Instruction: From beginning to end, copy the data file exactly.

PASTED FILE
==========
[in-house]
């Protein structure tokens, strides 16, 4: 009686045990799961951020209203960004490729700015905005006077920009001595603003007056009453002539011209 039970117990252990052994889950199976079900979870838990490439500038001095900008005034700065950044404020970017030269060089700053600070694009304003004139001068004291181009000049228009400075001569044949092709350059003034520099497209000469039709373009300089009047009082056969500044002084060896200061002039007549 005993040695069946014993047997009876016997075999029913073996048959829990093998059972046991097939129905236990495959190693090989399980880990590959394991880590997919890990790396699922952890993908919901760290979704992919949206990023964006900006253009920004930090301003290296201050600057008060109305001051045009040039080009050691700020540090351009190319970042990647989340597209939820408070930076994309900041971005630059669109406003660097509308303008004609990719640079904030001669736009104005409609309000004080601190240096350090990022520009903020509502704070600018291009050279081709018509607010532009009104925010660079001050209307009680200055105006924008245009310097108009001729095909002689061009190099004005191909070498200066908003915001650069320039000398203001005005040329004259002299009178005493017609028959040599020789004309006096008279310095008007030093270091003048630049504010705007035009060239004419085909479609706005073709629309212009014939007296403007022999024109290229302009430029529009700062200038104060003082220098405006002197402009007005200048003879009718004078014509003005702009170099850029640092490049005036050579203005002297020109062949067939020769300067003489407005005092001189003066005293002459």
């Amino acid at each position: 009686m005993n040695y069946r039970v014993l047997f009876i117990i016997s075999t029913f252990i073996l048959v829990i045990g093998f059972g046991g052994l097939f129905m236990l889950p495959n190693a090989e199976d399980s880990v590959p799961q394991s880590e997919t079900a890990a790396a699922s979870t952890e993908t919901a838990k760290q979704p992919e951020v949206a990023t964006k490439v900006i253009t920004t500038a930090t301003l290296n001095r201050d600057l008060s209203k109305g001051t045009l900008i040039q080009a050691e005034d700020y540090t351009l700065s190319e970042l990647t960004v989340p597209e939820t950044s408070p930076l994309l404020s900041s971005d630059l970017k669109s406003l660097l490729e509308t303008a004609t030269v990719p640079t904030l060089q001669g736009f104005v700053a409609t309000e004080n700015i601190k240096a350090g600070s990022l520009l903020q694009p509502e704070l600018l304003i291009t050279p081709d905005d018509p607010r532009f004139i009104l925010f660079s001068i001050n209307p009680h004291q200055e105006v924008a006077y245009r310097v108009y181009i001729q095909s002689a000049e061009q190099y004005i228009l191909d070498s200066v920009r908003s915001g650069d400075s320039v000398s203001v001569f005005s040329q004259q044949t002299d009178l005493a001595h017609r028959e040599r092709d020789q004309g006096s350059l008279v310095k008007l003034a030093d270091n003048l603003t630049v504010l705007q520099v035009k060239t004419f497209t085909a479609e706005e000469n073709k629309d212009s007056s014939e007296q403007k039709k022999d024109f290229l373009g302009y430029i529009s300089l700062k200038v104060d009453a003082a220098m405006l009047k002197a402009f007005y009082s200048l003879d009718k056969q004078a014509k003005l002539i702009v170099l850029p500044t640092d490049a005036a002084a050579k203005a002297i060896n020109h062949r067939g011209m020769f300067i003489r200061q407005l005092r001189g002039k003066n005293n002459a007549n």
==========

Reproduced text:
[in-house]
């Protein structure tokens, strides 16, 4: 009686045990799961951020209203960004490729700015905005006077920009001595603003007056009453002539011209 039970117990252990052994889950199976079900979870838990490439500038001095900008005034700065950044404020970017030269060089700053600070694009304003004139001068004291181009000049228009400075001569044949092709350059003034520099497209000469039709373009300089009047009082056969500044002084060896200061002039007549 005993040695069946014993047997009876016997075999029913073996048959829990093998059972046991097939129905236990495959190693090989399980880990590959394991880590997919890990790396699922952890993908919901760290979704992919949206990023964006900006253009920004930090301003290296201050600057008060109305001051045009040039080009050691700020540090351009190319970042990647989340597209939820408070930076994309900041971005630059669109406003660097509308303008004609990719640079904030001669736009104005409609309000004080601190240096350090990022520009903020509502704070600018291009050279081709018509607010532009009104925010660079001050209307009680200055105006924008245009310097108009001729095909002689061009190099004005191909070498200066908003915001650069320039000398203001005005040329004259002299009178005493017609028959040599020789004309006096008279310095008007030093270091003048630049504010705007035009060239004419085909479609706005073709629309212009014939007296403007022999024109290229302009430029529009700062200038104060003082220098405006002197402009007005200048003879009718004078014509003005702009170099850029640092490049005036050579203005002297020109062949067939020769300067003489407005005092001189003066005293002459």
């Amino acid at each position: 009686m005993n040695y069946r039970v014993l047997f009876i117990i016997s075999t029913f252990i073996l048959v829990i045990g093998f059972g046991g052994l097939f129905m236990l889950p495959n190693a090989e199976d399980s880990v590959p799961q394991s880590e997919t079900a890990a790396a699922s979870t952890e993908t919901a838990k760290q979704p992919e951020v949206a990023t964006k490439v900006i253009t920004t500038a930090t301003l290296n001095r201050d600057l008060s209203k109305g001051t045009l900008i040039q080009a050691e005034d700020y540090t351009l700065s190319e970042l990647t960004v989340p597209e939820t950044s408070p930076l994309l404020s900041s971005d630059l970017k669109s406003l660097l490729e509308t303008a004609t030269v990719p640079t904030l060089q001669g736009f104005v700053a409609t309000e004080n700015i601190k240096a350090g600070s990022l520009l903020q694009p509502e704070l600018l304003i291009t050279p081709d905005d018509p607010r532009f004139i009104l925010f660079s001068i001050n209307p009680h004291q200055e105006v924008a006077y245009r310097v108009y181009i001729q095909s002689a000049e061009q190099y004005i228009l191909d070498s200066v920009r908003s915001g650069d400075s320039v000398s203001v001569f005005s040329q004259q044949t002299d009178l005493a001595h017609r028959e040599r092709d020789q004309g006096s350059l008279v310095k008007l003034a030093d270091n003048l603003t630049v504010l705007q520099v035009k060239t004419f497209t085909a479609e706005e000469n073709k629309d212009s007056s014939e007296q403007k039709k022999d024109f290229l373009g302009y430029i529009s300089l700062k200038v104060d009453a003082a220098m405006l009047k002197a402009f007005y009082s200048l003879d009718k056969q004078a014509k003005l002539i702009v170099l850029p500044t640092d490049a005036a002084a050579k203005a002297i060896n020109h062949r067939g011209m020769f300067i003489r200061q407005l005092r001189g002039k003066n005293n002459a007549n």